On the one hand, if you give students a free choice, their choice will probably be framed in terms of established expectations about what kinds of courses and disciplines might exist. I tend to think that these might well be less vulpine, interdisciplinary, and surprising than current offerings are likely to be. In other words, I think you might still teaching the history of Africa, but I don’t think that you’d be teaching “History of the Future.”

    On the other, no matter how strict Hedgehog College tries to be, “keeping up with the field” is necessarily going to involve a transformation constantly sneaking in through the back door, since these things can’t be hermetically sealed. The course title, subject matter, required work, etc. might remain the same, but the approach would become very different over time. Only by artificially restricting the material to the kinds of study that *can* be fixed could one avoid that. I’m willing to bet that in Dr. Burke’s personal teaching, similar themes probably crop up over superficially different subject areas, and that these are not the same as they were 10 years ago.

    (This is, in the spirit of the post, assuming that all Hedgehog faculty are making a good faith effort to comply. In practice*, some faculty would probably teach with the aim of driving students away and having as little grading as possible.)

    * That is, as far as “in practice” is a sane thing to say here…

  4. Here at these Colleges we had an admissions marketing strategy for a couple of years asking students if they wanted to be foxes or hedgehogs, implying that we were all Vulpine College(s), all the time. Believe me, no faculty were consulted.

    In answer to this, one of my colleagues in Classics gave a brilliant faculty lunch talk explaining that Archilochus, unlike Berlin, almost certainly meant fox and hedgehog to be metaphors for genitalia, not intellectual types.

    It was a nice demonstration that asking young people what they think is often less interesting — let alone less funny — than talking to people with deep learning and a sense of humor.

  5. alan says:

    I was struck by how much Hedgehog U. did not sound like a thought experiment, but like a reasonably accurate description of all current American colleges. True, you’ve added in ‘well endowed’ and ‘Continuity and tradition are Hedgehog’s watchword[s]‘, but other than that it sounds pretty typical. Most schools have ‘innovation and student-centered change for the emerging global realities of the 21st century’ as their watchword, but very little actually changes in terms of structure, either in from a student’s perspective (classes you have/get to take) or from the faculty’s (who you share a photocopier with.)

    Thinking back to when I was an undergrad almost nothing fundamental has changed. Yes, schools teach more Chinese and less French, but that’s not much of a transformation. Computer Science departments are bigger and more common, but if we had discovered ways to sail among the stars in handmade baskets a Department of Wicker Engineering would fit just as well as anything else. If you assume an almost psychotic opposition to change of any sort among the Hedgehog faculty you could imagine a school that really did get frozen in the 60’s, but what does imagining that get you? Vulpine has a lot of features (like the emphasis on student choice) that are worth thinking about, but unless you are at St. Johns or Ave Maria there is not much point (that I can see) in thinking about a place where the faculty not only police boundaries to the extent of “should we have a History department” but ‘should we allow young professor Burke to talk about that radical Annals school in front of young minds.’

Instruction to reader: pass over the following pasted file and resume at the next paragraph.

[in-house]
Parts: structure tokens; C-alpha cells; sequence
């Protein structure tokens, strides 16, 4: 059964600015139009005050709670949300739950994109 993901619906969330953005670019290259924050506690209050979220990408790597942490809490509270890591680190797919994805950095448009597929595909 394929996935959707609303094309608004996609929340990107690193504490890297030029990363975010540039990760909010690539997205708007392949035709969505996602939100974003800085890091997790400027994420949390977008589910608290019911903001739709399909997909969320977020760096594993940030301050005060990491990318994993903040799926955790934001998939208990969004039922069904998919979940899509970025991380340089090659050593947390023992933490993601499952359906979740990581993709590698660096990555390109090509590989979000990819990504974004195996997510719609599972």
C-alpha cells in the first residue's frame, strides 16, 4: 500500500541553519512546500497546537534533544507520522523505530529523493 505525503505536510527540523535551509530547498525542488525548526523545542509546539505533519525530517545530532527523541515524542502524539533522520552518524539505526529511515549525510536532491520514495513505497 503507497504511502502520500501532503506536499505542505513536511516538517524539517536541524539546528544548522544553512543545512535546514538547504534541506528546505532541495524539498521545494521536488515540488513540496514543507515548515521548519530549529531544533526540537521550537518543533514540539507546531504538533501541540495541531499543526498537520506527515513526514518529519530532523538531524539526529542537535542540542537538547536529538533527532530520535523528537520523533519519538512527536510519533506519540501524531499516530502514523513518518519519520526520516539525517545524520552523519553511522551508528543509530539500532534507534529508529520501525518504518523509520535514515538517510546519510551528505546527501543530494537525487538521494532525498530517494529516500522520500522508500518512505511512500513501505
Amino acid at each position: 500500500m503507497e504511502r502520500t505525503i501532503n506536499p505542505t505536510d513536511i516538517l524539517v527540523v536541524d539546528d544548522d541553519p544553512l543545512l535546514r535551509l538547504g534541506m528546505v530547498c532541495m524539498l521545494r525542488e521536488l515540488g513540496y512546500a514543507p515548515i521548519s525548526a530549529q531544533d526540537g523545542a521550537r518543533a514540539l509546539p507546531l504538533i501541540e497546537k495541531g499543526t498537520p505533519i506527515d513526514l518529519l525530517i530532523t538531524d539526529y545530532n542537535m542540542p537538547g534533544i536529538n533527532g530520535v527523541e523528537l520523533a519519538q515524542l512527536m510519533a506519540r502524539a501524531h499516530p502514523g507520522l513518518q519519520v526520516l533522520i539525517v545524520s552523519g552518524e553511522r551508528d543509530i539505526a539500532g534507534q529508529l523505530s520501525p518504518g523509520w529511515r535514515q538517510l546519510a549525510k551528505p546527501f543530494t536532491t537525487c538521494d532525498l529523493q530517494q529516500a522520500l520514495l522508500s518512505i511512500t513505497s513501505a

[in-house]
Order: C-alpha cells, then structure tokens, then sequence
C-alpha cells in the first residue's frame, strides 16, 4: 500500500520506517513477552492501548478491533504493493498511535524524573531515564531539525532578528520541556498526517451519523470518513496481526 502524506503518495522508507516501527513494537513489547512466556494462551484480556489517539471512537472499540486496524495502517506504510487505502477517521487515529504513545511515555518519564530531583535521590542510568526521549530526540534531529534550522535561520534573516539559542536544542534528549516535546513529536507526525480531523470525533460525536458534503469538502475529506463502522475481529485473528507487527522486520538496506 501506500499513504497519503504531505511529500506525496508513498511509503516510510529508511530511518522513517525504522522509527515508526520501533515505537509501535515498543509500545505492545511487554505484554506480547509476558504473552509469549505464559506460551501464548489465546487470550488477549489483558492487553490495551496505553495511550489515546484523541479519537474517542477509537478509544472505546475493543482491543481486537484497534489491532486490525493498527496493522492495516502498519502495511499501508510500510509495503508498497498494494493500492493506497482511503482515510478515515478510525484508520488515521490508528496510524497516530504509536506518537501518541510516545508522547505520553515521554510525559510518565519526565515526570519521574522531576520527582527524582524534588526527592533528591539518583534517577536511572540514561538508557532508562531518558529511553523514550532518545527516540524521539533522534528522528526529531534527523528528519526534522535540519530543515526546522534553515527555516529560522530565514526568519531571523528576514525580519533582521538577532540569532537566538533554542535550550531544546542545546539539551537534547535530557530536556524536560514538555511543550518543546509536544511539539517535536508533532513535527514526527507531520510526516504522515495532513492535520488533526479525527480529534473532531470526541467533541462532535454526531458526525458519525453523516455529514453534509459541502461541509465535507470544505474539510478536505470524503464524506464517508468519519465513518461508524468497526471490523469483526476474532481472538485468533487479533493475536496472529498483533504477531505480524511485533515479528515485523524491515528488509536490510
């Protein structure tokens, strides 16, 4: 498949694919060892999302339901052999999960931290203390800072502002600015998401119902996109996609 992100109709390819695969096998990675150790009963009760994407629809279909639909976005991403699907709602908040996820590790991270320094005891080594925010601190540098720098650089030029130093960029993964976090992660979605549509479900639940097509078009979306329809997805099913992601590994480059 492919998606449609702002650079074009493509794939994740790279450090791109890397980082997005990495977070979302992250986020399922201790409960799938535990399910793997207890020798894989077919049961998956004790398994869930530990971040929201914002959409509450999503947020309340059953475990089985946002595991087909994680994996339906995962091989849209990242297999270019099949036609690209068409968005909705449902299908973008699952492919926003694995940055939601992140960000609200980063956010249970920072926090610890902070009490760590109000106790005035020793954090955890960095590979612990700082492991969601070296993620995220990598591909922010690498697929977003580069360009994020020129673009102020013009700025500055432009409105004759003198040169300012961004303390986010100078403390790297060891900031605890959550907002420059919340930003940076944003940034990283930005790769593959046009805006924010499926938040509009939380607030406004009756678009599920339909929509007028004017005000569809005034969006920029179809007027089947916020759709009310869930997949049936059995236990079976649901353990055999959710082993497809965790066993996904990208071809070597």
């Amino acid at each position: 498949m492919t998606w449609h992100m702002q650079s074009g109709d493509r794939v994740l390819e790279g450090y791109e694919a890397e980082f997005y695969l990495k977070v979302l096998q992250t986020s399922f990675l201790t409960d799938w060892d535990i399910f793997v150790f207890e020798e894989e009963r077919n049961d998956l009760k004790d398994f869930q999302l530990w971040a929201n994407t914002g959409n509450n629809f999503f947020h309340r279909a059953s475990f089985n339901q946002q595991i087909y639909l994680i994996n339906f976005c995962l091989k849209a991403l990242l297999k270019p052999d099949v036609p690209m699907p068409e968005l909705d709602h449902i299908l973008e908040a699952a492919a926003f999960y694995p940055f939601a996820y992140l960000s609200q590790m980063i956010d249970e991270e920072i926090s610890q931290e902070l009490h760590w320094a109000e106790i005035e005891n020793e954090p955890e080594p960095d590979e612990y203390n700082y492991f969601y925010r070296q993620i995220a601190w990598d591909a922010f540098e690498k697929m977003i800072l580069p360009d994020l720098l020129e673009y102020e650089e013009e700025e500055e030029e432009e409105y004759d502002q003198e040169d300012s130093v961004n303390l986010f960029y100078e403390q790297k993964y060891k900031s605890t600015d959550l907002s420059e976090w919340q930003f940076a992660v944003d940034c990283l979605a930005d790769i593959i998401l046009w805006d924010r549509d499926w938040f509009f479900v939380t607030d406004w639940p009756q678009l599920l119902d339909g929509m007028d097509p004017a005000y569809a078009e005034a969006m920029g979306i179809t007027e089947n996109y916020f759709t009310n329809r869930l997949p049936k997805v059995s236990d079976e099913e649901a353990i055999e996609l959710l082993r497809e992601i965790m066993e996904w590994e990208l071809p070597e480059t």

Curricular and organizational structure does not have to change very much for a place to become quite different. Swarthmore has a History department now, and they had one in the 50’s, and they may be very different places intellectually, but institutionally I would bet that they fit in the system about the same way. You are probably even in the same building, and when you die/retire your picture will go up on the wall with all the other ones and you will fit in just fine.

    I don’t think it’s as much excessive hedgehogery that makes it “impossible to talk of change except as loss and violation, makes all planning into trauma.” It’s the fact that we talk about change in the abstract, but it happens in the particular. Any faculty can have a dispassionate debate on adding a new department of Arabic or Chinese. Any faculty -should- find it hard to discuss firing all the German teachers and replacing them with Chinese teachers. (If you really are a faculty, these are your colleagues.) So we mostly don’t do that and let the Classics department slowly slink from a big major to a small one to a minor, to gone. I presume this process will continue. I would go farther than you and say that basically everywhere “institutional decision-making ends up producing a sort of ungainly Frankensteinian jumble of fox parts and hedgehog parts” and I’m pretty sure it can’t be any other way.

    And of course, for the really important question, if Vulpine is -3 on the road against Hedgehog, do you take the points?

  6. paul says:

    Good to see you are thinking about this. Don’t think you nailed it though, at least not entirely.
    In my view we are talking about a substrate, bound paper, in all these conversations, in some way. Book knowledge had a most amazing characteristic. It was physically connected to production, and to room space, in a way that was closely correlated with the hidden value, “educated.”
    And yet, even with them, one is always almost completely at sea. That’s the Humanities reality. These books however were not valued as the only and last anchor to the real, through the admittedly frail conduit of the printing press and book factory. And so, when visual copies stood in for them, we thought the only physicality that mattered was the real world we were busy discussing.
    Please let no one say, “But we still have books.”

Comments are closed.